Alcohol rehabilitation, or alcohol recovery treatment, basically involves the rebuilding of an individual to the point that he or she can function productively and happily without the crutch of alcohol. Successful alcohol recovery treatment enables individuals suffering from an alcohol addiction to thoroughly and honestly examine themselves with the support of medical and psychiatric professionals: their physical health, their weaknesses and strengths, their fears and insecurities, and their hopes and goals for the future. For many of these individuals, recovery treatment provides the first opportunity to honestly look at themselves, and to confront their reasons for drinking.
PHASE 1 OF ALCOHOL REHABILITATION – AWARENESS OF THE PROBLEM
The rehabilitation or recovery process actually starts before the individual enters a formal alcohol treatment program. For a successful outcome, the individual must first become aware that he or she has a problem withalcohol. This might be confirmed through problems at work or with personal relationships – problems that can be traced directly back to excessive alcohol consumption. Awareness can also be increased by comments from family members and close friends. A person’s increasing awareness of his or her personal alcohol problem can be hard to take, and may be initially denied, but repeated evidence (and the consequences) of excessive drinking eventually have to be recognized.
PHASE 2 OF ALCOHOL REHABILITATION – CONSIDERATION OF HOW TO SOLVE THE PROBLEM
Once individuals have recognized and acknowledged that they have a problem with alcohol, it becomes easier for them to see how their excessive drinking is affecting those closest to them. They begin to see that well-meaning comments on their drinking were not made to insult or hurt them, but to help. In short, individuals in this phase of rehabilitation begin to shift from a self-centered concentration on their own drinking to thoughts of how they might be negatively, or even dangerously, affecting others.
PHASE 3 OF ALCOHOL REHABILITATION – EXPLORATION OF TREATMENT OPTIONS
In this phase, individuals begin reaching out to others for help in exploring options for treatment. They may also seek out others who have successfully completed alcohol recovery treatment, and who can define what it truly means to live a sober life. Working with family members to seek out treatment programs that will meet their specific physical, mental, and spiritual needs is also a beneficial component of this phase.
PHASE 4 OF ALCOHOL REHABILITATION – EARLY RECOVERY
In no other phase of rehabilitation are individuals so vulnerable to relapse. Early recovery includes detoxification, which involves allowing the body to completely rid itself of alcohol. Depending on the severity of the individual’s alcohol addiction, the withdrawal symptoms experienced during detoxification can be unpleasant. However, these symptoms can be reduced under medical supervision. In addition, individuals in early recovery are very strongly counseled to abandon all people, places, activities, and behaviors associated with their addiction. Initially, this can give rise to all sorts of insecurities and panic as individuals are deprived of all that was familiar and essentially comforting. However, these individuals are also encouraged to make new friends, and are helped to develop new coping mechanisms and interests that have no association with drinking or addiction. Despite the real possibility of a relapse, it is in this phase that individuals begin to realize that they will be able to live a full life without resorting to alcohol.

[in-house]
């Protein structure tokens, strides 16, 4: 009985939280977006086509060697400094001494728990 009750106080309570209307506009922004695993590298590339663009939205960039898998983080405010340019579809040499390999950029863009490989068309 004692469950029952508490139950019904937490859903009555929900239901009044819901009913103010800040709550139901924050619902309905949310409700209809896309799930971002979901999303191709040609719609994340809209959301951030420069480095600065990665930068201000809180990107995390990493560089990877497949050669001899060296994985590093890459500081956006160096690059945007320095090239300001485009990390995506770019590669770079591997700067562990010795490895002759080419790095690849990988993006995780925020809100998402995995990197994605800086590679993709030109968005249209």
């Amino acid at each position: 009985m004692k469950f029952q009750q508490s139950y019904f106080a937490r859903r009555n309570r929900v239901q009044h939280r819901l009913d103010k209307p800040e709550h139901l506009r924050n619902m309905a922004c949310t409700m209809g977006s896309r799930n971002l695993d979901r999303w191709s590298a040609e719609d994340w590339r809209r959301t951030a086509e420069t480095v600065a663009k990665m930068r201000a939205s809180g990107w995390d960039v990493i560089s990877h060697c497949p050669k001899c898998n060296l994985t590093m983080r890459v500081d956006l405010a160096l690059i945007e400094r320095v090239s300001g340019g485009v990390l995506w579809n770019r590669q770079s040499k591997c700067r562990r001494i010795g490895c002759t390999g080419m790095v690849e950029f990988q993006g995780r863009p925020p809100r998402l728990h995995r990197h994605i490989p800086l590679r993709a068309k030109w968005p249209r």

PHASE 5 OF ALCOHOL REHABILITATION – ACTIVE RECOVERY AND MAINTENANCE
The reality of a productive life without alcohol is brought home to individuals in this phase as they realize what they must do to achieve it.They will have to work hard for the rest of their lives to consistently monitor their thoughts, apply their newly-developed coping skills, remain alert to behavioral triggers and temptations, and maintain their support systems. On the other hand, they will see the rewards of their hard work as they establish or re-establish personal relationships, handle challenges, and obtain employment using the tools they obtained during recovery.
ADDITIONAL HELP FOR ALCOHOL RECOVERY AND MAINTENANCE
For some, additional help may be needed at the end of an alcohol treatment program. A sober environment, or “half-way house” can help individuals transition back to everyday life with all of its responsibilities, challenges, and disappointments. For a successful transition, these sober environments should provide the following aspects:
Proper Supervision: The sober environment, or half-way house, must have a manager who supervises house operation, ensures the proper amount of structure, and maintains peer support.
Specific Requirements: Residents of the house must be held to specific requirements, such as attending outpatient programs or meetings each week.
Regular Drug Testing: Because there is always the possibility of relapse, regular drug testing will reduce the temptation to abuse alcohol. Should alcohol use be detected through testing, the individual can be helped back on track as soon as possible.
Responsibilities: Responsibilities can ensure structure in the residents’ lives, and can also keep them busy and away from any temptations to relapse. These responsibilities may involve chores, obtaining employment, or applying to and taking classes at local community colleges or GED programs.
Those who are struggling with an alcohol addiction can be helped to regain themselves and their lives. Recovery treatment programs are available, and the path to long-term recovery and a productive life is waiting.